When I went back to Camden at the beginning of the year, I had an awesome roasted red pepper soup. I was hoping to one day to be able to recreate it. I recently gave it a shot with really high hopes.
Unfortunately this version wasn’t it, but it was still tasty. The version I loved had a deeper flavor. This version has a really fresh and bright flavor. Still good, just not what I was looking for.
I highly recommend eating this with a splash of balsamic vinegar. It helped give it a nice balance of flavor.
- 5 large red bell peppers
- 6 large roma tomatoes, cut in half
- 4 large garlic cloves, still in their skins
- 3 large shallots, peeled and cut in half (or you could use 1 large onion and quarter it)
- olive oil
- 3 cups chicken or vegetable stock
- balsamic vinegar
- salt and pepper to taste
- Preheat oven to 425F. Put all the vegetables onto a foil lined baking sheer. Pour several generous splashes of olive oil over them and toss to coat.
- Turn all the peppers and tomatoes so that their cut sides are down.
- Bake for 50-60 minutes, until the pepper and tomato skins have dark black spots and the garlic and shallots are soft.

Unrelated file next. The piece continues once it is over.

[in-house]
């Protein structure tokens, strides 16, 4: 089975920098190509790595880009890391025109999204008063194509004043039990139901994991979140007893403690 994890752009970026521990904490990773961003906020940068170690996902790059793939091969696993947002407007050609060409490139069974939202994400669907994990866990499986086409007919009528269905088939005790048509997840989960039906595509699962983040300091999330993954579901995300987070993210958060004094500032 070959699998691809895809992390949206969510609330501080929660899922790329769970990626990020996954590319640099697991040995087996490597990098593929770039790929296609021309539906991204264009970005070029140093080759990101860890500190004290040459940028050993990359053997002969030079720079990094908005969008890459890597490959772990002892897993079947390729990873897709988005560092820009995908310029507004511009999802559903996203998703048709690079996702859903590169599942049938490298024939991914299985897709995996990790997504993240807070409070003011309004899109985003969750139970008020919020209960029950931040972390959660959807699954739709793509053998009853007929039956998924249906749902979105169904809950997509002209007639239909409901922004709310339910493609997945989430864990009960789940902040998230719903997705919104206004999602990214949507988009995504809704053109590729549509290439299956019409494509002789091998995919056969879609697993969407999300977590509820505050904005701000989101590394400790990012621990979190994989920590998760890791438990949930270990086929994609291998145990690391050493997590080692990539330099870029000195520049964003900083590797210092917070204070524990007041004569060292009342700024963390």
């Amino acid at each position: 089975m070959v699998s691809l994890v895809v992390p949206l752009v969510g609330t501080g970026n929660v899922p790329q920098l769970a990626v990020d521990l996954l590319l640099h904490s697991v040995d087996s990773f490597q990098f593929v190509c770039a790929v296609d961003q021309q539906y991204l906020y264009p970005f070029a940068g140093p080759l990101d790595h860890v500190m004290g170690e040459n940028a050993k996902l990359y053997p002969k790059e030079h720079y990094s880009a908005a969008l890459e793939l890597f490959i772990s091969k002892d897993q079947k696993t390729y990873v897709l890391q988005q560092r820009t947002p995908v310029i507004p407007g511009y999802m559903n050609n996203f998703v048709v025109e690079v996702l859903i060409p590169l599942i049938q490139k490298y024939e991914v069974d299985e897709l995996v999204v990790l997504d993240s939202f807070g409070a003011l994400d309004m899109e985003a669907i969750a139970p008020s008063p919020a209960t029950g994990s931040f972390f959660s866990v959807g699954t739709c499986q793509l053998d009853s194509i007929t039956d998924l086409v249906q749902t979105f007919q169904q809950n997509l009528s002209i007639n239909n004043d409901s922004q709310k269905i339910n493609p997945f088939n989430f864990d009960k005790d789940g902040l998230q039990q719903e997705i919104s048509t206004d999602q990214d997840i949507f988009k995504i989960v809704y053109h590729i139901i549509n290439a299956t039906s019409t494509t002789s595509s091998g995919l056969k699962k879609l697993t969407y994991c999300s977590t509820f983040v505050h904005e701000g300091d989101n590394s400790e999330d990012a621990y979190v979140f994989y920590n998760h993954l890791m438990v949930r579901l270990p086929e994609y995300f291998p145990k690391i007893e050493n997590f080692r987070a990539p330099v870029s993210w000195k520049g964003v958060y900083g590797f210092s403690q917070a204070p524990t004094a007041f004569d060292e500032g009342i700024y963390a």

- Remove the pan from the oven and let it cool until the vegetables are cool enough to handle gently. Once cool, remove the skins from the peppers and tomatoes. I used a fork to help peel off the skins.
- Cut off the ends off of the garlic cloves and squeeze the roasted garlic out.
- Place all the vegetables into a soup pot. Add the stock and bring to a boil. Then simmer for about 15 minutes uncovered.
- At this point you want to use an immersion blender to blend the soup until it is nice and smooth. If you don’t have an immersion blender you can do small amounts in a regular blender. If you do, be careful. You want to leave the lid cracked or you will have a soup explosion due to the heat. Also use a hot pad.
- Add some salt and pepper. Serve in bowls with a splash of balsamic vinegar for each bowl. Serves 4.
- (If you want to be fancy you can strain the soup after blending it to remove any seeds, but I didn’t worry about it and thought the soup was fine.)
Adapted from Five and Spice.